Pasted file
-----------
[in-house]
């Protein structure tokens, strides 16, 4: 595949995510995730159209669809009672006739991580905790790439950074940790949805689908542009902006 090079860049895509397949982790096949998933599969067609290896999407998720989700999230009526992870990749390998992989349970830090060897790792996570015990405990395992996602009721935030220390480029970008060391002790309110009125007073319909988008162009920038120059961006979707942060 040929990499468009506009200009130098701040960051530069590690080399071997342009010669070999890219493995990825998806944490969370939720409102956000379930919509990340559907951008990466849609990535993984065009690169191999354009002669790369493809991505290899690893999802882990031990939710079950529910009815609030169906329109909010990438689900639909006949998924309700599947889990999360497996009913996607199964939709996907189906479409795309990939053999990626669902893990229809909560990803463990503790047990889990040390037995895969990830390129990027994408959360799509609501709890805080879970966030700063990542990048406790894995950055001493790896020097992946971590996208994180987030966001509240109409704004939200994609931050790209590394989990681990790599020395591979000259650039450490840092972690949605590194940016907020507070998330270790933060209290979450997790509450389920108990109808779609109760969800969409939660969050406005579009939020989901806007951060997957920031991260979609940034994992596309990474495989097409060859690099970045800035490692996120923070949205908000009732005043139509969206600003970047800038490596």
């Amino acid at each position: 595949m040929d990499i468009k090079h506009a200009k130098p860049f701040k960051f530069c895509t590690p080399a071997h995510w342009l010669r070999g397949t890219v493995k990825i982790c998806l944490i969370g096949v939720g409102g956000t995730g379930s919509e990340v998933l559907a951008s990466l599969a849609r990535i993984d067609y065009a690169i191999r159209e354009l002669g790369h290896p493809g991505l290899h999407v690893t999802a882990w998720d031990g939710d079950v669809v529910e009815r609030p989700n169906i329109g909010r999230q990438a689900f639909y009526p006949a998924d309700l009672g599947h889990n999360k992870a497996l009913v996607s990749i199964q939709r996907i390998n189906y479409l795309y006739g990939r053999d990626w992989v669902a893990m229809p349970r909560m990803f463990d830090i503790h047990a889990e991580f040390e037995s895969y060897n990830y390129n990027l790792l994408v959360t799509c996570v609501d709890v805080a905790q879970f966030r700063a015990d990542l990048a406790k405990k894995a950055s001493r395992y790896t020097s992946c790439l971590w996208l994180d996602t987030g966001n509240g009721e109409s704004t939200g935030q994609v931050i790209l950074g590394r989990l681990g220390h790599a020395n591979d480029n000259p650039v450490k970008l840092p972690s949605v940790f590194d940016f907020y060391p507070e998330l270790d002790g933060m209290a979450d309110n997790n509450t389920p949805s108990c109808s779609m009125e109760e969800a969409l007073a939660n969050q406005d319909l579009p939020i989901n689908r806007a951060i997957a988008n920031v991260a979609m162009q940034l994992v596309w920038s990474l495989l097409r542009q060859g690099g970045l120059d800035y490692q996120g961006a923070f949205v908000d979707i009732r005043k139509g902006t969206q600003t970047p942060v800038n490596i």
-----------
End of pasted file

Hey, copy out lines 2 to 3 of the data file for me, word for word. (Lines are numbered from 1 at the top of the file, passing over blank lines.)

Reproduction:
């Protein structure tokens, strides 16, 4: 595949995510995730159209669809009672006739991580905790790439950074940790949805689908542009902006 090079860049895509397949982790096949998933599969067609290896999407998720989700999230009526992870990749390998992989349970830090060897790792996570015990405990395992996602009721935030220390480029970008060391002790309110009125007073319909988008162009920038120059961006979707942060 040929990499468009506009200009130098701040960051530069590690080399071997342009010669070999890219493995990825998806944490969370939720409102956000379930919509990340559907951008990466849609990535993984065009690169191999354009002669790369493809991505290899690893999802882990031990939710079950529910009815609030169906329109909010990438689900639909006949998924309700599947889990999360497996009913996607199964939709996907189906479409795309990939053999990626669902893990229809909560990803463990503790047990889990040390037995895969990830390129990027994408959360799509609501709890805080879970966030700063990542990048406790894995950055001493790896020097992946971590996208994180987030966001509240109409704004939200994609931050790209590394989990681990790599020395591979000259650039450490840092972690949605590194940016907020507070998330270790933060209290979450997790509450389920108990109808779609109760969800969409939660969050406005579009939020989901806007951060997957920031991260979609940034994992596309990474495989097409060859690099970045800035490692996120923070949205908000009732005043139509969206600003970047800038490596």
């Amino acid at each position: 595949m040929d990499i468009k090079h506009a200009k130098p860049f701040k960051f530069c895509t590690p080399a071997h995510w342009l010669r070999g397949t890219v493995k990825i982790c998806l944490i969370g096949v939720g409102g956000t995730g379930s919509e990340v998933l559907a951008s990466l599969a849609r990535i993984d067609y065009a690169i191999r159209e354009l002669g790369h290896p493809g991505l290899h999407v690893t999802a882990w998720d031990g939710d079950v669809v529910e009815r609030p989700n169906i329109g909010r999230q990438a689900f639909y009526p006949a998924d309700l009672g599947h889990n999360k992870a497996l009913v996607s990749i199964q939709r996907i390998n189906y479409l795309y006739g990939r053999d990626w992989v669902a893990m229809p349970r909560m990803f463990d830090i503790h047990a889990e991580f040390e037995s895969y060897n990830y390129n990027l790792l994408v959360t799509c996570v609501d709890v805080a905790q879970f966030r700063a015990d990542l990048a406790k405990k894995a950055s001493r395992y790896t020097s992946c790439l971590w996208l994180d996602t987030g966001n509240g009721e109409s704004t939200g935030q994609v931050i790209l950074g590394r989990l681990g220390h790599a020395n591979d480029n000259p650039v450490k970008l840092p972690s949605v940790f590194d940016f907020y060391p507070e998330l270790d002790g933060m209290a979450d309110n997790n509450t389920p949805s108990c109808s779609m009125e109760e969800a969409l007073a939660n969050q406005d319909l579009p939020i989901n689908r806007a951060i997957a988008n920031v991260a979609m162009q940034l994992v596309w920038s990474l495989l097409r542009q060859g690099g970045l120059d800035y490692q996120g961006a923070f949205v908000d979707i009732r005043k139509g902006t969206q600003t970047p942060v800038n490596i």